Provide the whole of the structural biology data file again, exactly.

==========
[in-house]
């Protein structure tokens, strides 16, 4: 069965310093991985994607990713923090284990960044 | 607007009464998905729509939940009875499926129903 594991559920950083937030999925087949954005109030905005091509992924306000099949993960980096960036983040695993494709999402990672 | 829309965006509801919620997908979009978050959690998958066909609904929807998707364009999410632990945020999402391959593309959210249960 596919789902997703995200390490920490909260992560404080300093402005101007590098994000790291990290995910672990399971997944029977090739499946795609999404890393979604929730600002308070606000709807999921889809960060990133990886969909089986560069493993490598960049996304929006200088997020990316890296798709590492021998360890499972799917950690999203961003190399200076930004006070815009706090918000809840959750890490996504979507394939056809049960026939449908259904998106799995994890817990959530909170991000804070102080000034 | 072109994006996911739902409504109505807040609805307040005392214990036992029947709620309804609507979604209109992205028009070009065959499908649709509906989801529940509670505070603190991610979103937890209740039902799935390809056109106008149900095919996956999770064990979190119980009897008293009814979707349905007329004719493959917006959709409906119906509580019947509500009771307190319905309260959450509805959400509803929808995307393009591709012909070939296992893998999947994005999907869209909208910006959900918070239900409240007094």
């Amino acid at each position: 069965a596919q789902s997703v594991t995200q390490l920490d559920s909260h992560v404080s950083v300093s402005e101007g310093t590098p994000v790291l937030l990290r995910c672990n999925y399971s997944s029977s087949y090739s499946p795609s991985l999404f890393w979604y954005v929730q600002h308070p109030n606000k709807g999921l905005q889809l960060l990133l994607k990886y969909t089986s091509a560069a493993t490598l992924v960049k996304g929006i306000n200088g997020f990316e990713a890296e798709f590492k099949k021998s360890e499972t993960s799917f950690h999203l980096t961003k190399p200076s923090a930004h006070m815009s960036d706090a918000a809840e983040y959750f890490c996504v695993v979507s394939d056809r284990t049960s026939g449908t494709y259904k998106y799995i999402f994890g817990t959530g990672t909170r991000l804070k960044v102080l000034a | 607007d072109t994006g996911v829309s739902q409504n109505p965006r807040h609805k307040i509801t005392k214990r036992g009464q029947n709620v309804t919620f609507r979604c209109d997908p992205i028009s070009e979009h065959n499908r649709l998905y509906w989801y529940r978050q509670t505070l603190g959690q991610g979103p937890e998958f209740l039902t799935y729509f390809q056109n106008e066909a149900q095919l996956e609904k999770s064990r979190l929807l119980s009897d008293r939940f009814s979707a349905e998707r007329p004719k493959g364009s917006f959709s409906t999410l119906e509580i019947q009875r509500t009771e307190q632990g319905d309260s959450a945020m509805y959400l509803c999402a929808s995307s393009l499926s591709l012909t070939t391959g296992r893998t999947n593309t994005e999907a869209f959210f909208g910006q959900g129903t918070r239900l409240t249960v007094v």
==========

[in-house]
């Protein structure tokens, strides 16, 4: 069965310093991985994607990713923090284990960044 | 607007009464998905729509939940009875499926129903 594991559920950083937030999925087949954005109030905005091509992924306000099949993960980096960036983040695993494709999402990672 | 829309965006509801919620997908979009978050959690998958066909609904929807998707364009999410632990945020999402391959593309959210249960 596919789902997703995200390490920490909260992560404080300093402005101007590098994000790291990290995910672990399971997944029977090739499946795609999404890393979604929730600002308070606000709807999921889809960060990133990886969909089986560069493993490598960049996304929006200088997020990316890296798709590492021998360890499972799917950690999203961003190399200076930004006070815009706090918000809840959750890490996504979507394939056809049960026939449908259904998106799995994890817990959530909170991000804070102080000034 | 072109994006996911739902409504109505807040609805307040005392214990036992029947709620309804609507979604209109992205028009070009065959499908649709509906989801529940509670505070603190991610979103937890209740039902799935390809056109106008149900095919996956999770064990979190119980009897008293009814979707349905007329004719493959917006959709409906119906509580019947509500009771307190319905309260959450509805959400509803929808995307393009591709012909070939296992893998999947994005999907869209909208910006959900918070239900409240007094």
């Amino acid at each position: 069965a596919q789902s997703v594991t995200q390490l920490d559920s909260h992560v404080s950083v300093s402005e101007g310093t590098p994000v790291l937030l990290r995910c672990n999925y399971s997944s029977s087949y090739s499946p795609s991985l999404f890393w979604y954005v929730q600002h308070p109030n606000k709807g999921l905005q889809l960060l990133l994607k990886y969909t089986s091509a560069a493993t490598l992924v960049k996304g929006i306000n200088g997020f990316e990713a890296e798709f590492k099949k021998s360890e499972t993960s799917f950690h999203l980096t961003k190399p200076s923090a930004h006070m815009s960036d706090a918000a809840e983040y959750f890490c996504v695993v979507s394939d056809r284990t049960s026939g449908t494709y259904k998106y799995i999402f994890g817990t959530g990672t909170r991000l804070k960044v102080l000034a | 607007d072109t994006g996911v829309s739902q409504n109505p965006r807040h609805k307040i509801t005392k214990r036992g009464q029947n709620v309804t919620f609507r979604c209109d997908p992205i028009s070009e979009h065959n499908r649709l998905y509906w989801y529940r978050q509670t505070l603190g959690q991610g979103p937890e998958f209740l039902t799935y729509f390809q056109n106008e066909a149900q095919l996956e609904k999770s064990r979190l929807l119980s009897d008293r939940f009814s979707a349905e998707r007329p004719k493959g364009s917006f959709s409906t999410l119906e509580i019947q009875r509500t009771e307190q632990g319905d309260s959450a945020m509805y959400l509803c999402a929808s995307s393009l499926s591709l012909t070939t391959g296992r893998t999947n593309t994005e999907a869209f959210f909208g910006q959900g129903t918070r239900l409240t249960v007094v």